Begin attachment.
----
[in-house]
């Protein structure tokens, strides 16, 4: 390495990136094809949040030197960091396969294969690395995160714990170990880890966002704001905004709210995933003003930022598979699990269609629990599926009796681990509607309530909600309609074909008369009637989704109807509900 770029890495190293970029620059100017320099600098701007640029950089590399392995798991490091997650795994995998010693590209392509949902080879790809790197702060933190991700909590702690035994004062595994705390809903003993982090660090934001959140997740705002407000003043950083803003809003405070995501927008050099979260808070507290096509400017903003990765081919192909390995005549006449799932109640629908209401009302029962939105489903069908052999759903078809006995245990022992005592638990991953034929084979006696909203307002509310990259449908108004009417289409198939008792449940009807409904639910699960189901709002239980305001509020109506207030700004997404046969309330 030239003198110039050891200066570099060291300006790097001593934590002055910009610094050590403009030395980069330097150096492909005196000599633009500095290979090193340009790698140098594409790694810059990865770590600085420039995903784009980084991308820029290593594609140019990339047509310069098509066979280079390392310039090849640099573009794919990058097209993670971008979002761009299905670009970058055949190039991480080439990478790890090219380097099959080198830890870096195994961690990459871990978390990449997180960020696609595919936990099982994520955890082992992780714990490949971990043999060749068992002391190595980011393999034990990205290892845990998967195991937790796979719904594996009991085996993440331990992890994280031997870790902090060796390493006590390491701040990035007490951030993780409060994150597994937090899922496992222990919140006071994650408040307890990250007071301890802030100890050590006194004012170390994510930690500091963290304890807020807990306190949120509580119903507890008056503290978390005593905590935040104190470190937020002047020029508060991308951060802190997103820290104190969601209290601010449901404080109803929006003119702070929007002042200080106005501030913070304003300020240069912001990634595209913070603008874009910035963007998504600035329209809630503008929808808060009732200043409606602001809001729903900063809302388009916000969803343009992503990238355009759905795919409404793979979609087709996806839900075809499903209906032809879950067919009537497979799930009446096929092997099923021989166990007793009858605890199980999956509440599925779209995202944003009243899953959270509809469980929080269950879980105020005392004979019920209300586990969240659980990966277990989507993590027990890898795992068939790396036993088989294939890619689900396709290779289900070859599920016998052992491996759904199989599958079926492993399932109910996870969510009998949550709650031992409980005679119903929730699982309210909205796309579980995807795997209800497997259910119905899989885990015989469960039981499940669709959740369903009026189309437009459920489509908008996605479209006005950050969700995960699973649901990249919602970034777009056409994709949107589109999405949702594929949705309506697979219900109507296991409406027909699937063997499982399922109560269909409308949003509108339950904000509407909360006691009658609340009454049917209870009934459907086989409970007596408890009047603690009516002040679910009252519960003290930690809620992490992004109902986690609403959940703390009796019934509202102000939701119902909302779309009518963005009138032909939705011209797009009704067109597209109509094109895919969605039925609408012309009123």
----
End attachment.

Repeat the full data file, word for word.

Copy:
[in-house]
């Protein structure tokens, strides 16, 4: 390495990136094809949040030197960091396969294969690395995160714990170990880890966002704001905004709210995933003003930022598979699990269609629990599926009796681990509607309530909600309609074909008369009637989704109807509900 770029890495190293970029620059100017320099600098701007640029950089590399392995798991490091997650795994995998010693590209392509949902080879790809790197702060933190991700909590702690035994004062595994705390809903003993982090660090934001959140997740705002407000003043950083803003809003405070995501927008050099979260808070507290096509400017903003990765081919192909390995005549006449799932109640629908209401009302029962939105489903069908052999759903078809006995245990022992005592638990991953034929084979006696909203307002509310990259449908108004009417289409198939008792449940009807409904639910699960189901709002239980305001509020109506207030700004997404046969309330 030239003198110039050891200066570099060291300006790097001593934590002055910009610094050590403009030395980069330097150096492909005196000599633009500095290979090193340009790698140098594409790694810059990865770590600085420039995903784009980084991308820029290593594609140019990339047509310069098509066979280079390392310039090849640099573009794919990058097209993670971008979002761009299905670009970058055949190039991480080439990478790890090219380097099959080198830890870096195994961690990459871990978390990449997180960020696609595919936990099982994520955890082992992780714990490949971990043999060749068992002391190595980011393999034990990205290892845990998967195991937790796979719904594996009991085996993440331990992890994280031997870790902090060796390493006590390491701040990035007490951030993780409060994150597994937090899922496992222990919140006071994650408040307890990250007071301890802030100890050590006194004012170390994510930690500091963290304890807020807990306190949120509580119903507890008056503290978390005593905590935040104190470190937020002047020029508060991308951060802190997103820290104190969601209290601010449901404080109803929006003119702070929007002042200080106005501030913070304003300020240069912001990634595209913070603008874009910035963007998504600035329209809630503008929808808060009732200043409606602001809001729903900063809302388009916000969803343009992503990238355009759905795919409404793979979609087709996806839900075809499903209906032809879950067919009537497979799930009446096929092997099923021989166990007793009858605890199980999956509440599925779209995202944003009243899953959270509809469980929080269950879980105020005392004979019920209300586990969240659980990966277990989507993590027990890898795992068939790396036993088989294939890619689900396709290779289900070859599920016998052992491996759904199989599958079926492993399932109910996870969510009998949550709650031992409980005679119903929730699982309210909205796309579980995807795997209800497997259910119905899989885990015989469960039981499940669709959740369903009026189309437009459920489509908008996605479209006005950050969700995960699973649901990249919602970034777009056409994709949107589109999405949702594929949705309506697979219900109507296991409406027909699937063997499982399922109560269909409308949003509108339950904000509407909360006691009658609340009454049917209870009934459907086989409970007596408890009047603690009516002040679910009252519960003290930690809620992490992004109902986690609403959940703390009796019934509202102000939701119902909302779309009518963005009138032909939705011209797009009704067109597209109509094109895919969605039925609408012309009123």